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How the television industry maintains its perch

June 22, 2012|By Meg James
  • Needham & Co. says viewers pay roughly 30 cents for every hour of television they watch. No word on the Griffins' cable bill, but watching a half-hour of them in "Family Guy" costs only about 15 cents.
Needham & Co. says viewers pay roughly 30 cents for every hour of television… (Associated Press )

Advertisers this month agreed to shell out $9 billion for prime-time commercials on the major television networks, underscoring the value of TV. So far, the industry has been able to weather the digital hurricane that has badly battered other media segments.

There are several reasons, according to Needham & Co.

Key among them:

"TV offers one of the best price / value ratios of any consumer product," Laura Martin and Dan Medina, media analysts with Needham & Co., wrote in a report released Friday called, "The Future of TV: the Invisible Hand." 

The average monthly cable bill in the U.S. is about $75 a month for 135 TV channels.  According to Nielsen, the average household consumes an aggregate total of about 8 hours of television a day.

"Consumers pay about 30 cents for every hour of TV they watch," the authors wrote. "Compared with other forms of leisure time, this looks inexpensive." 

It costs $125 for a single park-hopper ticket to Disneyland, and $300 to see a One Direction concert or an NBA game, the analysts pointed out.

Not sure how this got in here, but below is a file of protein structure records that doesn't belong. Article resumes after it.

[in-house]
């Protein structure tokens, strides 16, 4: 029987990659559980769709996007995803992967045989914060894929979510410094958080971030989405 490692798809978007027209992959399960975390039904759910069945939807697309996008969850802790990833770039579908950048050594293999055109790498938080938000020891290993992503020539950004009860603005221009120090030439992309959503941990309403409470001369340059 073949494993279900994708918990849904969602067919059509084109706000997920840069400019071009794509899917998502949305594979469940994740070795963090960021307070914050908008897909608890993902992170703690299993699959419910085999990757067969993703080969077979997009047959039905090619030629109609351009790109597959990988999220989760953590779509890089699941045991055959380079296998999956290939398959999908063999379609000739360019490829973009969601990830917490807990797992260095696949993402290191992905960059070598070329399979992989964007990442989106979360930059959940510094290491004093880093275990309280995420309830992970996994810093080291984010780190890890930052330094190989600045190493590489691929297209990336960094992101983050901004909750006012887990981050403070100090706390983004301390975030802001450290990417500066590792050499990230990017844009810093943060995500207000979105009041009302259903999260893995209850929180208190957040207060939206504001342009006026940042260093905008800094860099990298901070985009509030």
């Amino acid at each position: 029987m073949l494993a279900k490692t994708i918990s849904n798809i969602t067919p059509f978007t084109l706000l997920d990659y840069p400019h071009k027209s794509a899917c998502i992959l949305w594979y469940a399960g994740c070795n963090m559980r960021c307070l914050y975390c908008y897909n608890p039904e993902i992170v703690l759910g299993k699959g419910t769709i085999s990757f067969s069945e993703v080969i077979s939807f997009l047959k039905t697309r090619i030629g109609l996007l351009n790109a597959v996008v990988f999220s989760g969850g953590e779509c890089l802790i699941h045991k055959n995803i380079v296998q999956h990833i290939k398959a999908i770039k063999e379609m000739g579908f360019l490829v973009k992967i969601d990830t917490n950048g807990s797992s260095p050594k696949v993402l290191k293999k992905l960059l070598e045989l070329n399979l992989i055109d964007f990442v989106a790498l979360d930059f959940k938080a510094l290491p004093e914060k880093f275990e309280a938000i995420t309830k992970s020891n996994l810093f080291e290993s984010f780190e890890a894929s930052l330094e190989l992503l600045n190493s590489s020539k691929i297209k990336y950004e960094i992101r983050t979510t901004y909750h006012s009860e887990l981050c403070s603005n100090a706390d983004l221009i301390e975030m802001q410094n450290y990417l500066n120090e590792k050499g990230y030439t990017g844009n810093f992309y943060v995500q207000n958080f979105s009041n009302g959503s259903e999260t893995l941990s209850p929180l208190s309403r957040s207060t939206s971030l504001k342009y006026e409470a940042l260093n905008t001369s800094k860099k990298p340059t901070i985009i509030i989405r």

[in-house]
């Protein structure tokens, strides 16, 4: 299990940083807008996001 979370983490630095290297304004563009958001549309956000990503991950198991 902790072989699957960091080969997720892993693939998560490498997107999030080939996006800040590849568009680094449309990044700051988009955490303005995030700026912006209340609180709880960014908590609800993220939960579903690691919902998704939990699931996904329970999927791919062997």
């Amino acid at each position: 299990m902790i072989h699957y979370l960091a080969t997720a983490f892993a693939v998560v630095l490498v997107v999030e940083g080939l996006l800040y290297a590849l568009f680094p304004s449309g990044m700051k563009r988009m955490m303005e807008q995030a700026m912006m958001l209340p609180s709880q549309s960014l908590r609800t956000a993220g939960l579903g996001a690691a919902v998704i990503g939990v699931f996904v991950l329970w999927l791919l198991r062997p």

The TV industry also has embraced technology, despite some resistance, to improve its product and viewer experience. What's more, creating television programs is hugely expensive. 

"Today, the Internet content creators cannot create perfect substitutes for TV content, owing to the enormous content costs," Martin and Medina said. "For example, broadcast networks -- ABC, CBS, Fox and NBC -- typically spend $2 billion to $3 billion each year, equating to about $2 million to $5 million per hour of prime-time programming."

"The primary reason that TV networks can commit to these enormous production budgets is because the business model of the ecosystem raises money before anyone knows which channels and shows will be hits," the authors note. 

More than three-quarters of revenue to the major networks comes from the upfront advertising market -- that $9 billion in commitments, which is keeping broadcasters in the game.

But much like other media sectors, including newspapers and the music industry, television economics are supported by a system of bundling. TV programs are rolled up into TV channels, which are sold to cable, satellite and telephone company distributors. 

In other words, people currently pay for channels they don't watch, which keeps the overall industry profitable. That also explains why the TV industry has been so resistant to calls from some in Washington and consumer advocates to "unbundle" TV channels and offer channels a la carte.


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